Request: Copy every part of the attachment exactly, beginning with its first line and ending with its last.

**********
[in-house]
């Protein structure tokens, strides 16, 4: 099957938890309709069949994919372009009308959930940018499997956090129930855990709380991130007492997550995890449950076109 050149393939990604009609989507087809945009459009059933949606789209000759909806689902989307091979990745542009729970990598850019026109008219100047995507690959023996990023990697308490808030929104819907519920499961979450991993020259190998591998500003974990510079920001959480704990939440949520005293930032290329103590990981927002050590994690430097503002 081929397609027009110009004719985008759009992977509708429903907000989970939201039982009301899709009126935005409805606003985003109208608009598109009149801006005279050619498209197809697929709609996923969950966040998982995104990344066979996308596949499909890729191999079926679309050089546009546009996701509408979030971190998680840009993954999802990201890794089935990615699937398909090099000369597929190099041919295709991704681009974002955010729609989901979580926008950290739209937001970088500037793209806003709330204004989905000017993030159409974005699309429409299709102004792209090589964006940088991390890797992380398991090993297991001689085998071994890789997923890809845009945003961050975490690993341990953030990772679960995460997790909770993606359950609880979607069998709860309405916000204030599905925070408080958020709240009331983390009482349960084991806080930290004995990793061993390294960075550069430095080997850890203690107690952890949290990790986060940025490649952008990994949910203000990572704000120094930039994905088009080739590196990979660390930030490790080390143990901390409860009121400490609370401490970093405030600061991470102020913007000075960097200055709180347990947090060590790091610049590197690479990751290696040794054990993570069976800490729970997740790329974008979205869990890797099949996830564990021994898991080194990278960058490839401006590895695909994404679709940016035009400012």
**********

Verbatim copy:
[in-house]
């Protein structure tokens, strides 16, 4: 099957938890309709069949994919372009009308959930940018499997956090129930855990709380991130007492997550995890449950076109 050149393939990604009609989507087809945009459009059933949606789209000759909806689902989307091979990745542009729970990598850019026109008219100047995507690959023996990023990697308490808030929104819907519920499961979450991993020259190998591998500003974990510079920001959480704990939440949520005293930032290329103590990981927002050590994690430097503002 081929397609027009110009004719985008759009992977509708429903907000989970939201039982009301899709009126935005409805606003985003109208608009598109009149801006005279050619498209197809697929709609996923969950966040998982995104990344066979996308596949499909890729191999079926679309050089546009546009996701509408979030971190998680840009993954999802990201890794089935990615699937398909090099000369597929190099041919295709991704681009974002955010729609989901979580926008950290739209937001970088500037793209806003709330204004989905000017993030159409974005699309429409299709102004792209090589964006940088991390890797992380398991090993297991001689085998071994890789997923890809845009945003961050975490690993341990953030990772679960995460997790909770993606359950609880979607069998709860309405916000204030599905925070408080958020709240009331983390009482349960084991806080930290004995990793061993390294960075550069430095080997850890203690107690952890949290990790986060940025490649952008990994949910203000990572704000120094930039994905088009080739590196990979660390930030490790080390143990901390409860009121400490609370401490970093405030600061991470102020913007000075960097200055709180347990947090060590790091610049590197690479990751290696040794054990993570069976800490729970997740790329974008979205869990890797099949996830564990021994898991080194990278960058490839401006590895695909994404679709940016035009400012």